Posted by: birdsongslaw | October 8, 2008

Weird Criminal Law Stories 13

Birdsong continues to troll the wire services for more weird criminal law stories.  Here are a few more.

Millionaire S. Truett Cathy, founder of the popular Chick-fil-A restaurant chain refused to press charges against two teenage girls who broke into his home and caused $30,000 worth of damages.  Instead, he made them each write “I will not vandalize other people’s property” 1,000 times. The devout Christian said he did not want the girls to have a criminal record.

Is this what one would call the letter of the law?

Florida: Recently, a Florida man was arrested for making false 911 calls when he reported that a slot machine had “stolen” his money.  That came two days after a man called 911 five times to ask for help settling an argument with his brother, and just a week after another Florida man called 911 to complain that a Subway sandwich shop had neglected to add condiments to his hero sandwich.

It is sad that being a knuckle head in Florida seems to be catching.

Bosnia: Prison officials in Bosnia jailed a pigeon after catching it being used to smuggle drugs to prisoners.”We do not know what to do with the pigeon,: said Deputy Warden Josip Pojavnik. “But for the time being it will remain behind bars.”

Wonder whether it will turn into a “stool” pigeon?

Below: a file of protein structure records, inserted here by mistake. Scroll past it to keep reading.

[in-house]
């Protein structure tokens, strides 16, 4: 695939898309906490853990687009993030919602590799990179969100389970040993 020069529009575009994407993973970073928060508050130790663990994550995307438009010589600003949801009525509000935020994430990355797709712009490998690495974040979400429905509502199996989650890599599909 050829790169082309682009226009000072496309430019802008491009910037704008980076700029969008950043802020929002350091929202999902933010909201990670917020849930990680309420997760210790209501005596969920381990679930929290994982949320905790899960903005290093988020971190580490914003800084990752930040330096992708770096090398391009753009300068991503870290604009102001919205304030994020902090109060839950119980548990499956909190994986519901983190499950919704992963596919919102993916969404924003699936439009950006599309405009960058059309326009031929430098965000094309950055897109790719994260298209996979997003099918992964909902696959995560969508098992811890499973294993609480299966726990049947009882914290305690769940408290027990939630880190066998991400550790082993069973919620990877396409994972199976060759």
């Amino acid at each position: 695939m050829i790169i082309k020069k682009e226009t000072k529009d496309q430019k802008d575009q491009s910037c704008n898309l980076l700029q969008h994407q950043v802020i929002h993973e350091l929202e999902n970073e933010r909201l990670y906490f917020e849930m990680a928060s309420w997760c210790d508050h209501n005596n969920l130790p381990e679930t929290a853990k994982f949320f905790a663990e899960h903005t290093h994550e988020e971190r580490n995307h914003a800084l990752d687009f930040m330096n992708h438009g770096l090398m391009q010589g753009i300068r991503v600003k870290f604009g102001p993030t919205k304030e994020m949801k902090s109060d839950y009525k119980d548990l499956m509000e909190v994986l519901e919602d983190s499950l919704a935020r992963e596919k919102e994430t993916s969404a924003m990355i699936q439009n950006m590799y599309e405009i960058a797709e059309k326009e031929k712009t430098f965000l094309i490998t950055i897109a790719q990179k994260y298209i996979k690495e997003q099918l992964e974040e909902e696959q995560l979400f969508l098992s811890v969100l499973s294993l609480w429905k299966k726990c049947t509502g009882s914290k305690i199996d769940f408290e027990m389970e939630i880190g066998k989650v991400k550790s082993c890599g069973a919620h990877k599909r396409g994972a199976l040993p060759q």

California: A man who stole a pickup truck was held up by an armed carjacker at a 7-Eleven.  The gunman even forced the first thief to push the truck out of the parking lot when it stalled.

This had to have been in L.A.

England: A splash and grab robber took off with $10,000 after drenching his victim as she left an English bank.  The thief soaked the woman by throwing water over her as she walked out the door, then helped dry her off before snatching her bag. It is the latest in a string of bizarre thefts that have involved victims being pelleted with paint, peanut butter and dog feces as they leave banks.

Yuck!

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Responses

  1. I think those girls that broke into that guy’s house won’t learn a darn thing about their bad behavior by having to write that 1000 times…only that people will be willing to take pity on them. Breaking into someone’s house and vandalizing it, in my opinion, is not something that can be excused by chalking it up to a “teenagers will be teenagers” mindset. I think its pretty telling of their character. Its probably not the first time they’ve been involved in some illegal activity. And I think that if they think they can be absolved of breaking, entering, and vandalizing just by doing a pointless, tedious task like writing a sentence 1000 times, that isn’t very good specific deterrence!


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